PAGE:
Former long-time Savanna café owner Joe Flies Sr. celebrated his 100th birthday Thursday, Feb. 14, enjoying a specially made cake and visiting with friends at JC Carey Motors in Savanna.

And then the affable and remarkably spry centenarian made the trip to the state driver's license facility in Chadwick where he planned to get his driver's license renewed.

The outgoing, energetic Flies, with his engaging smile and twinkle in his eye, said he was in the café/restaurant business for 52 years, including 31 years in Savanna. His café was located at the Illinois 64-84 intersection and he also owned and operated the Indian Head Supper Club at one time.

"I made gobs of money, had lots of good friends and loved the people of Savanna," said the chatty Flies while sitting at a table in the showroom at JC Carey Motors. A specially-made birthday cake, courtesy of long-time friend JC Carey, was sitting at a nearby table. A steady stream of well-wishers stopped by his table to say hello and extend happy birthday greetings.

Flies, who now lives on his own in Fulton, said his first café was in "downtown Hanover" and that he used to offer a $1 breakfast in his early days that included eggs, ham, potatoes and coffee.

Joe and his wife, Betty Fay, were married for nearly 72 years before her death June 14, 2010. They had four children and his family now includes 11 grandchildren, 23 great-grandchildren and one great-great-grandchild.

"They're scattered all over," Joe said with a smile.

He recalled that he was 16 when he met Betty, who was 14 at the time. They started dating a year later and were married in 1942 when he was 21 and she was 18.

He attributes his longevity and good health to diet and exercise. He said he rode his bicycle 4,000 miles last year and also rides a stationary bike at home during the winter months as well as walking outside and using a treadmill in bad weather.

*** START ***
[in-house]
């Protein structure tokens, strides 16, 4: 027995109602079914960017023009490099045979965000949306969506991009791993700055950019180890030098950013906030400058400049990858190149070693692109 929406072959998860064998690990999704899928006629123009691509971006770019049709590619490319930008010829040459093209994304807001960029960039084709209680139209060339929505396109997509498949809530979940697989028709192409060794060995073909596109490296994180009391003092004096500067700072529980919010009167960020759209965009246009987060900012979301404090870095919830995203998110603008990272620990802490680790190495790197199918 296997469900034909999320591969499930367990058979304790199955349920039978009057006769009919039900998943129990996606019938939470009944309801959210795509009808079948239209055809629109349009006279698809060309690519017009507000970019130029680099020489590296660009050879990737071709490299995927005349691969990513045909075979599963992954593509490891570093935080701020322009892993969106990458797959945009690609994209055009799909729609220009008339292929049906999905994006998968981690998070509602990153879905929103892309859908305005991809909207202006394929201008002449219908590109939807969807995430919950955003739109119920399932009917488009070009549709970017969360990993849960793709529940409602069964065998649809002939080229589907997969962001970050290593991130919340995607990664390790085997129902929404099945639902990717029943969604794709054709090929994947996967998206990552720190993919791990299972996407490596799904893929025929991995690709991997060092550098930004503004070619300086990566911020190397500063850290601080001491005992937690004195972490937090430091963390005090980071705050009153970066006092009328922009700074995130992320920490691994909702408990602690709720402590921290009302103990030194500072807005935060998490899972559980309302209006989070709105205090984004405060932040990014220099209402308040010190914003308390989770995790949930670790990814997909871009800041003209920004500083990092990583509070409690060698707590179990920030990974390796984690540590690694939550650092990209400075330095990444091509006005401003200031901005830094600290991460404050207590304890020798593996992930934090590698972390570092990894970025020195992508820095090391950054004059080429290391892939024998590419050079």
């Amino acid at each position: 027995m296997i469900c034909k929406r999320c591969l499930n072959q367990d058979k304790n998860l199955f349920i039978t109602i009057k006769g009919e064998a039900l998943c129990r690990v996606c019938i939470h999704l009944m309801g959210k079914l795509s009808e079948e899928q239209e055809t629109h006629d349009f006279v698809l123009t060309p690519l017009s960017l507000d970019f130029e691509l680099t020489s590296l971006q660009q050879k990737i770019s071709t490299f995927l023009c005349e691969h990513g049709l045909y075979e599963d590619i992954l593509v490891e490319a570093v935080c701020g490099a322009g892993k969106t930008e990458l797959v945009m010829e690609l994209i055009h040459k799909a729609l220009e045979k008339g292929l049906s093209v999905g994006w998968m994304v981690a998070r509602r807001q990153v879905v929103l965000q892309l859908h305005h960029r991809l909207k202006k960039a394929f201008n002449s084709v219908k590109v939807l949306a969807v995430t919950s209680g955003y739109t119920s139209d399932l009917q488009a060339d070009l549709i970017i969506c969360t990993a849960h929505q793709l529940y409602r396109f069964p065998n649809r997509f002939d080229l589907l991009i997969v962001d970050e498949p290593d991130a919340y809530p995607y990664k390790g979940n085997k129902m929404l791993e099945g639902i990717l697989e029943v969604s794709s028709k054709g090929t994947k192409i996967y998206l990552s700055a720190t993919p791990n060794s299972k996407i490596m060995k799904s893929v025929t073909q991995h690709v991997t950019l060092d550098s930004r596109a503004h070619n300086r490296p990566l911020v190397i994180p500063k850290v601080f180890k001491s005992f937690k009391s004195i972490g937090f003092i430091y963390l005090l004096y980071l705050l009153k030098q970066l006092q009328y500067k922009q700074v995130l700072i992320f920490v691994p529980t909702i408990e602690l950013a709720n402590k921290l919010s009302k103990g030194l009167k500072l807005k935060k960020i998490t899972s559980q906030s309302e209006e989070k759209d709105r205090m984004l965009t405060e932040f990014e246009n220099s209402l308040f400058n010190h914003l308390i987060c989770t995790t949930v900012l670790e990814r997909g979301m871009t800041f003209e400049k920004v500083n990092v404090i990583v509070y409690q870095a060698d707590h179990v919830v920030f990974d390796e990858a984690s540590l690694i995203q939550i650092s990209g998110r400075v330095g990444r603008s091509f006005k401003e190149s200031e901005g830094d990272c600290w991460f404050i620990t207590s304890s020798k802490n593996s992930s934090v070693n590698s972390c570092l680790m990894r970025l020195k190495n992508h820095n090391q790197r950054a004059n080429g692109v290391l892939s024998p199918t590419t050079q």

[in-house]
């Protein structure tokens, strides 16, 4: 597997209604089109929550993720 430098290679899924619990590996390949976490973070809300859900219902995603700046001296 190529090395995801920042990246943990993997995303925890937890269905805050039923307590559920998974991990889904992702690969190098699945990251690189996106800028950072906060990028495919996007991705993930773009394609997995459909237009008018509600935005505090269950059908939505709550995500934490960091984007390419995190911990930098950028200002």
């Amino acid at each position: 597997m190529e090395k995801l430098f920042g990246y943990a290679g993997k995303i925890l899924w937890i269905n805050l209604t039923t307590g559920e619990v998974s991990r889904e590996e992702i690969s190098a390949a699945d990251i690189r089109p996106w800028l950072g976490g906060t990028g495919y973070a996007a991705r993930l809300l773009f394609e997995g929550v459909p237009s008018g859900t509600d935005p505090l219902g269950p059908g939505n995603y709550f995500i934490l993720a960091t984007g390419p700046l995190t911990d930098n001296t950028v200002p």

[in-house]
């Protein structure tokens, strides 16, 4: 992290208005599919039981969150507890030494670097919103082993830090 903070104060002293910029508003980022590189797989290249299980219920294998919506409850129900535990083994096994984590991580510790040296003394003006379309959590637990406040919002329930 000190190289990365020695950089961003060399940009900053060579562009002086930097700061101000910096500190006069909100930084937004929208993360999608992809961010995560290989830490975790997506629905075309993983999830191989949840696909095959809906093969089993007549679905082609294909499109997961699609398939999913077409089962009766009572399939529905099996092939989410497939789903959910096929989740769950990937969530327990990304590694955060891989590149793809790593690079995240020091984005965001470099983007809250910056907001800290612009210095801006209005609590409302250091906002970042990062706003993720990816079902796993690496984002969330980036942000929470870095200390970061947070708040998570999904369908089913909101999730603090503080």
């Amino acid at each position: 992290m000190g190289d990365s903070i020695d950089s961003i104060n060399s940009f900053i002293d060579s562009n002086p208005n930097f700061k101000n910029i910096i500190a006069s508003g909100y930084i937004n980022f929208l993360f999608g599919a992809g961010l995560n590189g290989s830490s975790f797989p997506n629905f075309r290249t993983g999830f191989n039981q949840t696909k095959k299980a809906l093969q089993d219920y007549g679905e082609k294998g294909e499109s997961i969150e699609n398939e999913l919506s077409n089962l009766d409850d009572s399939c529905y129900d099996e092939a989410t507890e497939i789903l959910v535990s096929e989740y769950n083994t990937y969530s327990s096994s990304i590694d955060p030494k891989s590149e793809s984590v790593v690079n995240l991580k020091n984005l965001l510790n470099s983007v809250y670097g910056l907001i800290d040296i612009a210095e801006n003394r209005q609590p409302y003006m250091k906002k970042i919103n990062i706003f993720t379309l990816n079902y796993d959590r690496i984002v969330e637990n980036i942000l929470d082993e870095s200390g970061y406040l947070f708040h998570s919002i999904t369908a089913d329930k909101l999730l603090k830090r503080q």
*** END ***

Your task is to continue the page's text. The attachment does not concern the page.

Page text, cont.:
Every day he drinks several tablespoons of water mixed with cider vinegar and also has nine gin-soaked raisins throughout the day. He also cooks fresh asparagus, which he then mixes in a blender, refrigerates and later drinks.

"I also eat lots of veggies, chicken and pork," he said, adding, "I quit smoking when I was 63, but I had my share years ago."

Joe, who retired from the café business at the age of 78, said he hopes to live to be at least 108. That specific age stems from an accident he had when he was 80.

"I told the Lord that I would say the Rosary daily the rest of my life, and would keep saying it if I live to be 108," said Joe, who served 18 1/2 months in the U.S. Army during World War II.

As a testament to his good health, Flies, who drives a 2017 car, said he’s talking to JC about buying a new vehicle.

A good sense of humor is another trait Joe says has served him well, not only in the restaurant business, but also in life in general.

"I'm always happy," he said, "it don't cost anything."